"The game contains violence that is strong in impact and justified by the context," the report states. "[In a mission], a player goes undercover with the terrorist Makarov and may (but is not required to) assist in the massacre of Russian civilians at an airport. During this mission, several civilians are shot with blood-burst bullet wounds; civilian corpses are strewn across the airport floor, often in stylised pools of blood; injured civilians crawl away with lengthy blood trails behind them; however, corpses disappear at random and no postmortem damage can be inflicted. The impact of this depiction of violence does not exceed strong, and in all other levels, the killing of a civilian will result in immediate mission failure."



Michael Atkinson to call for a review

In an interview with ABC radio, Michael Atkinson, the South Australian Attorney-General, said that he would appeal against the MA15+ rating that the Classification Board had awarded the game.

Does Australia need an R18+ rating for computer games?, November 20, 2009

The decision on this game to give it an MA15+ classification and in that sort of Commonwealth Classification Board I'll be appealing against that classification. I think it's wrong, it doesn't surprise me because the Classification Board in Australia does everything to try to get games in under the radar and film generally, but just because the system's not being applied properly, does not mean that the principals in the system are wrong.



Atkinson backs away from review

In January 2010, Michael Atkinson revealed that he had not applied to have CALL OF DUTY: MODERN WARFARE 2 reviewed.

Atkinson "won't surrender" anti-R18+ fight, January 19, 2010

"[Federal Minister for Home Affairs] Brendan O’Connor was planning to appeal the same game I was, and I understood that he went ahead with this appeal so there was no reason for me to do the same,"

"I don't know what the result of this appeal was."

According to the Classification Board of Australia, the Classification Review Board has not received an appeal on any video game classification decision from O'Connor in 2009 or 2010. The board also told GameSpot AU in November last year that no appeal from Atkinson had been received, which indicates that neither minister followed up his intentions to appeal Modern Warfare 2.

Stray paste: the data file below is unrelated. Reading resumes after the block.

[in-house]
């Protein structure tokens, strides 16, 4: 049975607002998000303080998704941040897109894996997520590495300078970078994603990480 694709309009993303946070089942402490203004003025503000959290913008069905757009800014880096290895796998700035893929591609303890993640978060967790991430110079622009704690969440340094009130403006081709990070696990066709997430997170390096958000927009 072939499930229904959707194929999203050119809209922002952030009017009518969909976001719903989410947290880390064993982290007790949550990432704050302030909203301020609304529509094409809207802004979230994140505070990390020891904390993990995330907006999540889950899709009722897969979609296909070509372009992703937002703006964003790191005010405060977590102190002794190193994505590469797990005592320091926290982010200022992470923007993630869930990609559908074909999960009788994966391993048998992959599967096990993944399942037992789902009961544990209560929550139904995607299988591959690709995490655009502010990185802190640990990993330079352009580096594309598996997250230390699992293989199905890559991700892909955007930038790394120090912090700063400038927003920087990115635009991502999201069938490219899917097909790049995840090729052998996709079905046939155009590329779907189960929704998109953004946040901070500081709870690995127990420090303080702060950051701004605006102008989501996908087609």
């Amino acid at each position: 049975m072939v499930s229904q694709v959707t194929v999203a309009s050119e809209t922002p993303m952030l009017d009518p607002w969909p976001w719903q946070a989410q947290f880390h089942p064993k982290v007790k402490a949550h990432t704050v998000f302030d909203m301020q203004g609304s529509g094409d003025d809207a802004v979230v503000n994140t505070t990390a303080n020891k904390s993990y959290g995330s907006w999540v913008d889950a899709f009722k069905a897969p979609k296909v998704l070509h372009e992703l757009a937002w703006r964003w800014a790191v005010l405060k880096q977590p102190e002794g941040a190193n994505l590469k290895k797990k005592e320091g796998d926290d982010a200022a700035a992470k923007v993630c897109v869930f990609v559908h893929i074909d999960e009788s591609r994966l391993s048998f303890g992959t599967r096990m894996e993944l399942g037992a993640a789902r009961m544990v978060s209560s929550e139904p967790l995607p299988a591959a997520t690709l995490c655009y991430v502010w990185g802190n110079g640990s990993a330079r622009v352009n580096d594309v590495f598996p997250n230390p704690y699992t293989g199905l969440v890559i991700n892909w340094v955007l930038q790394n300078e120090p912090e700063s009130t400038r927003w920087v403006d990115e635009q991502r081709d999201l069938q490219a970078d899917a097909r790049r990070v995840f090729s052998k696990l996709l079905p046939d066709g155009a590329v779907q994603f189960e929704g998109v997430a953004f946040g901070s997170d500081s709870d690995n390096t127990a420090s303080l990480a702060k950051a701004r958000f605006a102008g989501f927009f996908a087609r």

Complaints to the Classification Board

MA15+ Computer Games
Classification Board Annual Report 2009-2010

Call of Duty: Modern Warfare Reflex is a first person shooter game for the Nintendo Wii. The Board classified the game MA 15+ with consumer advice of ‘Strong violence’. The game contains violence that is strong in impact and justified by context. Players fire handheld weapons such as sniper rifles and machine guns, throw grenades and perform melee attacks. When opponents are shot, some blood spray is seen and occasionally blood pooling is depicted after opponents fall to the ground dead. The Board found the violence to be strong in playing impact and justified by context.


Computer Games
Classification Board Annual Report 2009-2010

Nine correspondents complained that the MA 15+ classification for Call of Duty: Modern Warfare 2 was too low, with many citing the violence and terrorism themes. One complained of an inconsistency between the classification of this game and Left 4 Dead 2. This game was classified RC by the Classification Board, but on appeal was subsequently classified MA 15+ by the Classification Review Board, with consumer advice of ‘Strong science fiction violence’.